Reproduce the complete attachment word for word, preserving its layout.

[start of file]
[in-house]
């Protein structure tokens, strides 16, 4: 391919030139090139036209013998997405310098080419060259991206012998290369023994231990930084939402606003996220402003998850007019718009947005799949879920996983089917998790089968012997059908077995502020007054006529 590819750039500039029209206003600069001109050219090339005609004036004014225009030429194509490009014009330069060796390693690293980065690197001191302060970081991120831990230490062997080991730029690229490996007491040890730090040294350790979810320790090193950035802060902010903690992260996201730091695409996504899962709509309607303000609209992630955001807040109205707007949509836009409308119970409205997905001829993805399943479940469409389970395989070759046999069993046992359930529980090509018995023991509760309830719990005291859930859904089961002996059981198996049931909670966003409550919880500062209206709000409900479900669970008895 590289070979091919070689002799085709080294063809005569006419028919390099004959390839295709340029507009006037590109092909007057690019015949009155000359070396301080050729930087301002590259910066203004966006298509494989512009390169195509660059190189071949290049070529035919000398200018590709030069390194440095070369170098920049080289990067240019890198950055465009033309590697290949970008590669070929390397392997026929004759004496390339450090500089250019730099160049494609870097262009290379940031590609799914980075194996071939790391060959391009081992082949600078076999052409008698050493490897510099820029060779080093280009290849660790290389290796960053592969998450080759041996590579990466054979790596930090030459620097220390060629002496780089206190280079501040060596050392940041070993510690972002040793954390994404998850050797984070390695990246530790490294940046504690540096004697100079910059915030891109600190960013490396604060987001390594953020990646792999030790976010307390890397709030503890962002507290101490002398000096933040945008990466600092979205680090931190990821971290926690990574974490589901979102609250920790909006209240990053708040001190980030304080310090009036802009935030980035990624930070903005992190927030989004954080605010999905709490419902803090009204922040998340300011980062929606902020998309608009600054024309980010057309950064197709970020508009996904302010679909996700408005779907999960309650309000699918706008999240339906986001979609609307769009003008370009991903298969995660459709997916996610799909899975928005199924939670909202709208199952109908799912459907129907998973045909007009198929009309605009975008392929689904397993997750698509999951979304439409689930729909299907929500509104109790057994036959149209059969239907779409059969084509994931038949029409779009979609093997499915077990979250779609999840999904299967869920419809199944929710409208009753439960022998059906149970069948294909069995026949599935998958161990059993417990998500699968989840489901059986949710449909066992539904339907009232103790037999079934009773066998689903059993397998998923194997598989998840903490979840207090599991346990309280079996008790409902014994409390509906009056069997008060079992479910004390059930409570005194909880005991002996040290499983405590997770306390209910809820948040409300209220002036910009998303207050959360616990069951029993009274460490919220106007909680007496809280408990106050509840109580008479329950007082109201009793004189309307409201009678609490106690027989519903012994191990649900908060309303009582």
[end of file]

[in-house]
């Protein structure tokens, strides 16, 4: 391919030139090139036209013998997405310098080419060259991206012998290369023994231990930084939402606003996220402003998850007019718009947005799949879920996983089917998790089968012997059908077995502020007054006529 590819750039500039029209206003600069001109050219090339005609004036004014225009030429194509490009014009330069060796390693690293980065690197001191302060970081991120831990230490062997080991730029690229490996007491040890730090040294350790979810320790090193950035802060902010903690992260996201730091695409996504899962709509309607303000609209992630955001807040109205707007949509836009409308119970409205997905001829993805399943479940469409389970395989070759046999069993046992359930529980090509018995023991509760309830719990005291859930859904089961002996059981198996049931909670966003409550919880500062209206709000409900479900669970008895 590289070979091919070689002799085709080294063809005569006419028919390099004959390839295709340029507009006037590109092909007057690019015949009155000359070396301080050729930087301002590259910066203004966006298509494989512009390169195509660059190189071949290049070529035919000398200018590709030069390194440095070369170098920049080289990067240019890198950055465009033309590697290949970008590669070929390397392997026929004759004496390339450090500089250019730099160049494609870097262009290379940031590609799914980075194996071939790391060959391009081992082949600078076999052409008698050493490897510099820029060779080093280009290849660790290389290796960053592969998450080759041996590579990466054979790596930090030459620097220390060629002496780089206190280079501040060596050392940041070993510690972002040793954390994404998850050797984070390695990246530790490294940046504690540096004697100079910059915030891109600190960013490396604060987001390594953020990646792999030790976010307390890397709030503890962002507290101490002398000096933040945008990466600092979205680090931190990821971290926690990574974490589901979102609250920790909006209240990053708040001190980030304080310090009036802009935030980035990624930070903005992190927030989004954080605010999905709490419902803090009204922040998340300011980062929606902020998309608009600054024309980010057309950064197709970020508009996904302010679909996700408005779907999960309650309000699918706008999240339906986001979609609307769009003008370009991903298969995660459709997916996610799909899975928005199924939670909202709208199952109908799912459907129907998973045909007009198929009309605009975008392929689904397993997750698509999951979304439409689930729909299907929500509104109790057994036959149209059969239907779409059969084509994931038949029409779009979609093997499915077990979250779609999840999904299967869920419809199944929710409208009753439960022998059906149970069948294909069995026949599935998958161990059993417990998500699968989840489901059986949710449909066992539904339907009232103790037999079934009773066998689903059993397998998923194997598989998840903490979840207090599991346990309280079996008790409902014994409390509906009056069997008060079992479910004390059930409570005194909880005991002996040290499983405590997770306390209910809820948040409300209220002036910009998303207050959360616990069951029993009274460490919220106007909680007496809280408990106050509840109580008479329950007082109201009793004189309307409201009678609490106690027989519903012994191990649900908060309303009582």